As people gradually begin to perceive the value of timber as more than just a mass consumption good (something tangible and easy to understand) and begin to understand forests as carbon reserves and providers of environmental services (neither of which is easy to measure and place a monetary value on), it becomes increasingly important for public authorities in Ecuador to be honest about the public information they have available and the decisions they take in the public interest.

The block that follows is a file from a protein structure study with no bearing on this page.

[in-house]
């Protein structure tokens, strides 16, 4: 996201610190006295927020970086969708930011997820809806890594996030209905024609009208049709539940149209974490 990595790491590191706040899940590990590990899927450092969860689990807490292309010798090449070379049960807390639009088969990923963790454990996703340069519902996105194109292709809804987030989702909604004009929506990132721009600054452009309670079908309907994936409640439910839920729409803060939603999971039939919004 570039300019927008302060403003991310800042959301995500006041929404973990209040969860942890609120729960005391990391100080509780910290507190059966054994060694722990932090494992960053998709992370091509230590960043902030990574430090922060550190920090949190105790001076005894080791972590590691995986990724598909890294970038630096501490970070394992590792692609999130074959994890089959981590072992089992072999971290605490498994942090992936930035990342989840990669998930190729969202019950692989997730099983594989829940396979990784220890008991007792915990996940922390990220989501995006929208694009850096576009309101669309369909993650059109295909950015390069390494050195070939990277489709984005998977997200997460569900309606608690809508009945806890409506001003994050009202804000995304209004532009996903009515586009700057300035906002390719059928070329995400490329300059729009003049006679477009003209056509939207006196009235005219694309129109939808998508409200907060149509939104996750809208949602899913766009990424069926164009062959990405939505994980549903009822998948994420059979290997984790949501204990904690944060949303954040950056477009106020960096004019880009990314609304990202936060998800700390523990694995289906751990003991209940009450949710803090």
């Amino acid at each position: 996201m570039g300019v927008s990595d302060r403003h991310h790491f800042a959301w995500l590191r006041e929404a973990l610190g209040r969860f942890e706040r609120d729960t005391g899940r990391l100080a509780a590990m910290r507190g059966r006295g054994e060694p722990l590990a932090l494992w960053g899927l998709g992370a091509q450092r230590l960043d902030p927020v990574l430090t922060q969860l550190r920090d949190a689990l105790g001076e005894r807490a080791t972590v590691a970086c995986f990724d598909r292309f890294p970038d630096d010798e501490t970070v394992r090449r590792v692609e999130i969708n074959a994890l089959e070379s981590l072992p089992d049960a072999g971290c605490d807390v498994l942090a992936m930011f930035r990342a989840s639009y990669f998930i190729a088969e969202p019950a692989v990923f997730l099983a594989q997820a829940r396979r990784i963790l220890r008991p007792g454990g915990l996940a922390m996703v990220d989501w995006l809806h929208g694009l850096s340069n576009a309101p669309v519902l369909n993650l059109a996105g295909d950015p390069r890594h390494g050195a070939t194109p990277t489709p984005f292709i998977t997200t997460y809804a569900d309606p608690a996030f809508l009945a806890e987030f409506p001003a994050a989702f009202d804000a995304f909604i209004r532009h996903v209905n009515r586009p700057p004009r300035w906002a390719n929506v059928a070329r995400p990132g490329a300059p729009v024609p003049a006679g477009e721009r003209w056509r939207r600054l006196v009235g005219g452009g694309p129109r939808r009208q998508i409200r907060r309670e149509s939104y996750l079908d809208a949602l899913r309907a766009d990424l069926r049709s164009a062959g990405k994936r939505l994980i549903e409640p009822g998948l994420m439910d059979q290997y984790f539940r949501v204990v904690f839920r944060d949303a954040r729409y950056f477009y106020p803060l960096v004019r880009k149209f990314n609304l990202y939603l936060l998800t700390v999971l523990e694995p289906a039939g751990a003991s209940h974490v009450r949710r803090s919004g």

We reiterate that the existence of laws is not a guarantee of transparency in itself, nor does it guarantee the dissemination of information or decision-making. On this point, civil society is an important element in promoting and encouraging compliance with the law, as it places the subject on the public agenda and organises citizen action around a series of topics related to access to information. Citizens must fulfil their role as review panels, as co-participants in the decisions taken in relation to forest management, as support for the monitoring and oversight activities implemented by the environmental authority, and reporting any cases of corruption. When all is said and done, sustainable management of forests is a shared responsibility.